Steve Stone's mailbag: Carlos Quentin's slump

Steve Stone's mailbag: Carlos Quentin's slump

Tuesday, May 18, 2010
5:45 PM

Steve Stone dives into his mailbag toanswer some of your questions about Carlos Zambrano, Sergio Santos, and more!

Question from Ryan - Chicago: Do you think there is something wrong physically with Carlos Zambrano? He doesn't seem like the same pitcher.

Steve Stone: Well I think a couple things come into play, I don't think he has had
the same stuff for a year, a year and a half or so that he had before. That being said, I think the Cubs would tell you he is 100 percent. I personally am not too sure about that, I think his arm angle changed somewhat. I also believe he will never excel as an 8th inning setup man because I don't think he will accept that. Acceptance is the first step
in excelling. I think that is not the case with Zambrano.
Question from Lee - Oswego: Should we be worried about Starlin Castro's defense? He's looked shaky so far to start his MLB career.

Stone: I think Starlin is going to be just fine in the majors. The only thing that troubled me was essentially walking after that ball after he made that third error in that debut at Wrigley. I think that was addressed and I think he will be a good solid shortstop for a long time. As far as defense, young kids make mistakes; they have more range to get more balls and they always look to make the spectacular play other than to make all the good plays, and the rare spectacular plays. I think he has a very bright future.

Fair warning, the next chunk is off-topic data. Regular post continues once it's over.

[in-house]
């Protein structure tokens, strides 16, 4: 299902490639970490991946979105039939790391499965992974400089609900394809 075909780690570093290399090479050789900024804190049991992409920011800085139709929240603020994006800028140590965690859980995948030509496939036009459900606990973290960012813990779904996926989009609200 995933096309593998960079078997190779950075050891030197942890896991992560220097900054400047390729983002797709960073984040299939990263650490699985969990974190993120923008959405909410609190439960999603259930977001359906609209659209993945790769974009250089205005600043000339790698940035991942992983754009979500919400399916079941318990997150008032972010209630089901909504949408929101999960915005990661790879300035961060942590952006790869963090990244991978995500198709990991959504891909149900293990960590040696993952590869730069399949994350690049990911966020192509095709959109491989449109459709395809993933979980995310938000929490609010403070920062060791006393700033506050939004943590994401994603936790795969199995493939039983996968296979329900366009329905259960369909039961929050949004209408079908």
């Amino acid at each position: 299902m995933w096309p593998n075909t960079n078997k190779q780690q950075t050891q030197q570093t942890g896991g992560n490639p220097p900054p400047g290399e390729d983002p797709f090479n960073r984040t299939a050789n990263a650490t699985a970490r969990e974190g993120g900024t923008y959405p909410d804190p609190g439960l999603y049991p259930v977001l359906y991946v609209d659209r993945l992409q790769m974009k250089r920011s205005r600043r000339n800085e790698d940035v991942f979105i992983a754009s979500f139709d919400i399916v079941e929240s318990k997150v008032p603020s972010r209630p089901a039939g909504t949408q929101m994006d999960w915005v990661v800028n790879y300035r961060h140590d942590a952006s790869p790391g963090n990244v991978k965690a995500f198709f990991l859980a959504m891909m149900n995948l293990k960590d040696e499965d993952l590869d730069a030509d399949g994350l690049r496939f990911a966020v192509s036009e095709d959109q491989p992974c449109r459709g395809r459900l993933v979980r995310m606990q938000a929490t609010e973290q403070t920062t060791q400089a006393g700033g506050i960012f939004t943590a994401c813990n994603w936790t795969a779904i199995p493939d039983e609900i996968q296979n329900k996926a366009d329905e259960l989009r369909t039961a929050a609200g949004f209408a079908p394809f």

Question from Tracy - Mount Prospect: How hard is it going from a position player to a pitcher like Sergio Santos has done?

Stone: Well Sergio is not the lone ranger. Randy Wells, who won 12 games and has thrown very well for the Cubs this year, was also a position player as well as Carlos Marmol. The history of baseball is loaded with position players who figure they can't hit as well as they wanted and make that conversion. Although not easy, it's not unusual. The quality of his change up and his slider, you will see a lot of guys with strong fastball but you very rarely see them with a good a slider and change up as Sergio has shown early in his pitching career.

Question from Ricky - Chicago: What does Carlos Quentin need to do to get out of the slump he is in?

Stone: I truly believe if I knew that, much smarter baseball people than I would have already gotten him out of the slump. I just know what I see is from a pitching perspective. He is probably pulling off of the ball, trying to hit more home runs every time he hits one. Realistically you dig yourself out of a slump one bat at a time. For the Sox and Carlos' sake. this will turn around sooner rather than later. We are getting to the point now where 47 games have been played and Carlos has really struggled. One day the light will turn on and he will start hitting again. I am sure because no one is more intense than Quentin and no one works harder than he does.
Question from Michael - River Forest: Hey Steve, what's your favorite current MLB ballpark?